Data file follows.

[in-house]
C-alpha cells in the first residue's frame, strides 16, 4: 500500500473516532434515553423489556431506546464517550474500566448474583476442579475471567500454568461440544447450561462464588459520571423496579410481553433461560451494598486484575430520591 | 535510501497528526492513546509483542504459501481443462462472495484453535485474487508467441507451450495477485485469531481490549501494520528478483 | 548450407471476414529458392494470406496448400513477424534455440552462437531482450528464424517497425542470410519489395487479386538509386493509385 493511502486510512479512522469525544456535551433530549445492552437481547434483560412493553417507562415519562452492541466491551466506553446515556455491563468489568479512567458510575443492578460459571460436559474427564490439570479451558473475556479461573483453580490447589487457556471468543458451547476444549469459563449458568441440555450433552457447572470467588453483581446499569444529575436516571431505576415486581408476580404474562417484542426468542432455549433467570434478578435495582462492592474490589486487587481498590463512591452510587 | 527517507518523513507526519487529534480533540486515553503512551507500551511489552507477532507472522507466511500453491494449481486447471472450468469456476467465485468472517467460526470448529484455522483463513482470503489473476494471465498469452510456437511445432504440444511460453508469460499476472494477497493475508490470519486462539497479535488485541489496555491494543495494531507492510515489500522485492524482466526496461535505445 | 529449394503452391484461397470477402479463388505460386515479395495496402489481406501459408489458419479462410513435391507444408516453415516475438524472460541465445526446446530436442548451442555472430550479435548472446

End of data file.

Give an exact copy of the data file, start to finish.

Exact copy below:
[in-house]
C-alpha cells in the first residue's frame, strides 16, 4: 500500500473516532434515553423489556431506546464517550474500566448474583476442579475471567500454568461440544447450561462464588459520571423496579410481553433461560451494598486484575430520591 | 535510501497528526492513546509483542504459501481443462462472495484453535485474487508467441507451450495477485485469531481490549501494520528478483 | 548450407471476414529458392494470406496448400513477424534455440552462437531482450528464424517497425542470410519489395487479386538509386493509385 493511502486510512479512522469525544456535551433530549445492552437481547434483560412493553417507562415519562452492541466491551466506553446515556455491563468489568479512567458510575443492578460459571460436559474427564490439570479451558473475556479461573483453580490447589487457556471468543458451547476444549469459563449458568441440555450433552457447572470467588453483581446499569444529575436516571431505576415486581408476580404474562417484542426468542432455549433467570434478578435495582462492592474490589486487587481498590463512591452510587 | 527517507518523513507526519487529534480533540486515553503512551507500551511489552507477532507472522507466511500453491494449481486447471472450468469456476467465485468472517467460526470448529484455522483463513482470503489473476494471465498469452510456437511445432504440444511460453508469460499476472494477497493475508490470519486462539497479535488485541489496555491494543495494531507492510515489500522485492524482466526496461535505445 | 529449394503452391484461397470477402479463388505460386515479395495496402489481406501459408489458419479462410513435391507444408516453415516475438524472460541465445526446446530436442548451442555472430550479435548472446